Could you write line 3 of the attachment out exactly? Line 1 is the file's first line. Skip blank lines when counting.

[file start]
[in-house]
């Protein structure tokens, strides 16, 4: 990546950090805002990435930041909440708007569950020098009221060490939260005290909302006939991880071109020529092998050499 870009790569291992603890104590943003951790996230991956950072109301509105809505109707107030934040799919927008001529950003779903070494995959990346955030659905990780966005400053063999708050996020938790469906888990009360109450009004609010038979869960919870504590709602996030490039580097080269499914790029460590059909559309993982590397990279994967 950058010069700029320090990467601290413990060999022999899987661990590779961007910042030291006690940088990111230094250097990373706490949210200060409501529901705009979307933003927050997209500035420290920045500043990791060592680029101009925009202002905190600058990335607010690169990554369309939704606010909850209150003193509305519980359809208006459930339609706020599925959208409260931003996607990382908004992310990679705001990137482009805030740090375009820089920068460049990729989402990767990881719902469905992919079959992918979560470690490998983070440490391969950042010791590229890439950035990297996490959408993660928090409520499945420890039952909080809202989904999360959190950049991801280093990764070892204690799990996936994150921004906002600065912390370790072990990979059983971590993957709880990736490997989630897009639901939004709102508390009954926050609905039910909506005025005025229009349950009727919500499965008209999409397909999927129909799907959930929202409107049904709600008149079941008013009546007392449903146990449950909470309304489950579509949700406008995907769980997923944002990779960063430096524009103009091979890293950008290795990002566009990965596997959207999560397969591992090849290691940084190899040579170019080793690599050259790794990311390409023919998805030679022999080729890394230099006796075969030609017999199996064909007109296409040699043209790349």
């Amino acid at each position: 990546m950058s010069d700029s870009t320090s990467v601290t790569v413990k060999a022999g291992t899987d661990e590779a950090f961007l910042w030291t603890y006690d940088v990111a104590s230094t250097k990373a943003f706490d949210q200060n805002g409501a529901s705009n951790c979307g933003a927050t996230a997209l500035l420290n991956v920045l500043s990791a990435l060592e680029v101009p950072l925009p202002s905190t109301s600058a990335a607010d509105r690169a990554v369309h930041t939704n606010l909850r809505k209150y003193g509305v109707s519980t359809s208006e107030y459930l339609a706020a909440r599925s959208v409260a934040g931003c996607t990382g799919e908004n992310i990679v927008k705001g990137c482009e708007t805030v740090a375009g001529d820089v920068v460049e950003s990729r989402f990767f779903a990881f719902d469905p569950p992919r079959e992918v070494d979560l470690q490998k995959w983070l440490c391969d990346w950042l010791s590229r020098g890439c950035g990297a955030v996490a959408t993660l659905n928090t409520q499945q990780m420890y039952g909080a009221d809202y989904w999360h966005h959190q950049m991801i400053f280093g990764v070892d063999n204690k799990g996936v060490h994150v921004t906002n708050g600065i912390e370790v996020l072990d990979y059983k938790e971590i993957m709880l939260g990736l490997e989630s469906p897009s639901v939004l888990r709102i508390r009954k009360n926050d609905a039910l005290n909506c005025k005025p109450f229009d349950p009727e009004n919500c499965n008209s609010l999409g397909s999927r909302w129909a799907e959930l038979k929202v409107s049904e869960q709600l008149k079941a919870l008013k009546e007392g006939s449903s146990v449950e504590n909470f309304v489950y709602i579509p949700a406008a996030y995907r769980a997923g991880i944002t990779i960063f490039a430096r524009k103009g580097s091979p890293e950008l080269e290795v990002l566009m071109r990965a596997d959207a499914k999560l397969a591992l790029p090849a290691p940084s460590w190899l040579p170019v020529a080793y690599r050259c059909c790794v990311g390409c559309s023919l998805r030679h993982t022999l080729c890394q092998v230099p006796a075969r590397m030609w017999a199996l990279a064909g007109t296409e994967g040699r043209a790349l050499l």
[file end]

């Amino acid at each position: 990546m950058s010069d700029s870009t320090s990467v601290t790569v413990k060999a022999g291992t899987d661990e590779a950090f961007l910042w030291t603890y006690d940088v990111a104590s230094t250097k990373a943003f706490d949210q200060n805002g409501a529901s705009n951790c979307g933003a927050t996230a997209l500035l420290n991956v920045l500043s990791a990435l060592e680029v101009p950072l925009p202002s905190t109301s600058a990335a607010d509105r690169a990554v369309h930041t939704n606010l909850r809505k209150y003193g509305v109707s519980t359809s208006e107030y459930l339609a706020a909440r599925s959208v409260a934040g931003c996607t990382g799919e908004n992310i990679v927008k705001g990137c482009e708007t805030v740090a375009g001529d820089v920068v460049e950003s990729r989402f990767f779903a990881f719902d469905p569950p992919r079959e992918v070494d979560l470690q490998k995959w983070l440490c391969d990346w950042l010791s590229r020098g890439c950035g990297a955030v996490a959408t993660l659905n928090t409520q499945q990780m420890y039952g909080a009221d809202y989904w999360h966005h959190q950049m991801i400053f280093g990764v070892d063999n204690k799990g996936v060490h994150v921004t906002n708050g600065i912390e370790v996020l072990d990979y059983k938790e971590i993957m709880l939260g990736l490997e989630s469906p897009s639901v939004l888990r709102i508390r009954k009360n926050d609905a039910l005290n909506c005025k005025p109450f229009d349950p009727e009004n919500c499965n008209s609010l999409g397909s999927r909302w129909a799907e959930l038979k929202v409107s049904e869960q709600l008149k079941a919870l008013k009546e007392g006939s449903s146990v449950e504590n909470f309304v489950y709602i579509p949700a406008a996030y995907r769980a997923g991880i944002t990779i960063f490039a430096r524009k103009g580097s091979p890293e950008l080269e290795v990002l566009m071109r990965a596997d959207a499914k999560l397969a591992l790029p090849a290691p940084s460590w190899l040579p170019v020529a080793y690599r050259c059909c790794v990311g390409c559309s023919l998805r030679h993982t022999l080729c890394q092998v230099p006796a075969r590397m030609w017999a199996l990279a064909g007109t296409e994967g040699r043209a790349l050499l």